Update on Synergos Global Philanthropists Circle and President Clinton (Part Two)


This is Part Two of our series on the Synergos Global Philanthropy Meeting, focusing in the Middle East.    Synergos “addresses global poverty and social injustice by supporting and connecting leaders so they can work in collaboration to change the systems that keep people in poverty.” Pamela was invited to attend the New York Meeting of Global Philanthropists.  Read Part One here.

From abroad… The UK is coming up with more and more innovations in philanthropy.  I just read that their cultural minister is trying to allow people to make a donation when they are at ATMs. I am so heartened to see such good exploding across the world… 🙂 in so many ways, that affect our lives practically!

Then we went on to a dinner session.  The session was 20 tables related to CSR, health, innovation and education, and then all different country areas.  I was put at the Middle East table, and it was amazingly fascinating.  I wanted to see how UniversalGiving could support more projects in philanthropy in the Middle East, in this burgeoning area.  Many of the forprofit people felt, interestingly enough, that an authoritarian government structure was better than a democracy.  They felt these countries were living in anarchy with no government, and it would be better to have their lives ruled by some sort of government structure.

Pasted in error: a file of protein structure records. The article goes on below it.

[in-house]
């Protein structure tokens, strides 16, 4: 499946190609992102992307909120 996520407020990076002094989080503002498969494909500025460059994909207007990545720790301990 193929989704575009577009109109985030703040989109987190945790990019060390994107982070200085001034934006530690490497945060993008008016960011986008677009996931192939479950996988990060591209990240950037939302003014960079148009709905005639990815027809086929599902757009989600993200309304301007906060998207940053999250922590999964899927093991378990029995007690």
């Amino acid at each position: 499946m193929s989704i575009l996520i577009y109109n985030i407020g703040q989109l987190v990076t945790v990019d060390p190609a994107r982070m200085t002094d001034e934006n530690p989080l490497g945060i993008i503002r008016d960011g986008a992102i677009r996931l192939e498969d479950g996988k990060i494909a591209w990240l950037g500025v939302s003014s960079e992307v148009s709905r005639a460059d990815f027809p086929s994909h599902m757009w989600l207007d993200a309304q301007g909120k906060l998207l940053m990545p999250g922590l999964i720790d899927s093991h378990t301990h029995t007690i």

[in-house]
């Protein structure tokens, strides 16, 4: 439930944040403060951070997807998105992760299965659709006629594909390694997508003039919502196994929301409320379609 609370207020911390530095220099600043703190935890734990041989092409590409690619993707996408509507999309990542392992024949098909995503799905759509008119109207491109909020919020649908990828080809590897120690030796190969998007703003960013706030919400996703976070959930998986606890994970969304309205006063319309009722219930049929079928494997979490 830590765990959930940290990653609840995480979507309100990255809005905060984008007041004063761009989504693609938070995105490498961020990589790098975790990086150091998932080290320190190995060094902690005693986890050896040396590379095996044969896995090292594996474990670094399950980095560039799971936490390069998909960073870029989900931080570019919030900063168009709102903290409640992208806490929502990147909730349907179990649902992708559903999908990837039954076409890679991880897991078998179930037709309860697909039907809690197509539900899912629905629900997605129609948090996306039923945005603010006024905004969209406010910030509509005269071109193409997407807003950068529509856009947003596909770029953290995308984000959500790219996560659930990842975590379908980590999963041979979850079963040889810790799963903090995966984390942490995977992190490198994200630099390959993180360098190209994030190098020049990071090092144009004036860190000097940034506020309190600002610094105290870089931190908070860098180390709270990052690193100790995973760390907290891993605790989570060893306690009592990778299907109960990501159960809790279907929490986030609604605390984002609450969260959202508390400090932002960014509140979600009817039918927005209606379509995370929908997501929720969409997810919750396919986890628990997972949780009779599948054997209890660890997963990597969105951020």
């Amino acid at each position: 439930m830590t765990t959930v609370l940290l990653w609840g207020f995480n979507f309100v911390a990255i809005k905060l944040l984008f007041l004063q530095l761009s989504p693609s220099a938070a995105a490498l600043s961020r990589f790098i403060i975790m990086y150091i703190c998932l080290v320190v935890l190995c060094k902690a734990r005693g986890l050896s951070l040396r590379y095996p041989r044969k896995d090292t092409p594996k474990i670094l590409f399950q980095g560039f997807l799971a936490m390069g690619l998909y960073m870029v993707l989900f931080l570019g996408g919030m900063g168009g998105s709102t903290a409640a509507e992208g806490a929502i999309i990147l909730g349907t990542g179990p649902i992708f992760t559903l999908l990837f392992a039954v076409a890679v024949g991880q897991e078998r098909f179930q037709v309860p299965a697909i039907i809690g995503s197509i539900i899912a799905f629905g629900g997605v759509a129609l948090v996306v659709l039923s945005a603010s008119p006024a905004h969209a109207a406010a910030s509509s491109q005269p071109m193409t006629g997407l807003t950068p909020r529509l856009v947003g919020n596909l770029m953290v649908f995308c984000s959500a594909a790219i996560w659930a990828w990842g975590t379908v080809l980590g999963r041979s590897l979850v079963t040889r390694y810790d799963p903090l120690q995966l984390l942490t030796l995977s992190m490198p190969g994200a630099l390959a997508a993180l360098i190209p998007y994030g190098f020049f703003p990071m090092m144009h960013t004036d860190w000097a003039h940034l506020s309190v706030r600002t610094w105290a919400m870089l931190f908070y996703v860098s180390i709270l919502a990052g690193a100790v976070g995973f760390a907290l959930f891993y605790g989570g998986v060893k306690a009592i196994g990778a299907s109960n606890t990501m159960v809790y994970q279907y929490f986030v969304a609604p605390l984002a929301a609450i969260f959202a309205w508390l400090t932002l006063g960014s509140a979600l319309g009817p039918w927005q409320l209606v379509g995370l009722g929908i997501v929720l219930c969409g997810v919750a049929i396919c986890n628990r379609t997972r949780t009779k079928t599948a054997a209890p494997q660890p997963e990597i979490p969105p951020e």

I’ve long known that just because a dictator is toppled, that doesn’t mean democracy will immediately exist.  We have to be conscious of the fact that when America was created, it was called a “grand experiment.”  No one had had this type of structure before, and we were fighting tooth and nail to prove it could work.  I’m grateful that this structure, no matter how many “dents” it has, is still in place. It preserves so many freedoms for us, in the way that we operate, both in our personal lives and business.

Here’s too, an example of just one individual.  Ron Bruder is a high net-worth donor working on providing employment opportunities for young professionals in the Middle East.  He’s built shopping centers all over the U.S., and is now devoting himself full time to this effort.)    It’s incredible. He’s giving hope to so many in Syria, Tunisia, Lebanon.  Tunisia, he says, is the easiest… they just get it and in-country investors (important) match his funds, with positive government support, too.

I love sharing with you about these philanthropic insights in different areas across the world.   Please comment on what you are doing. We’d love to hear from you!


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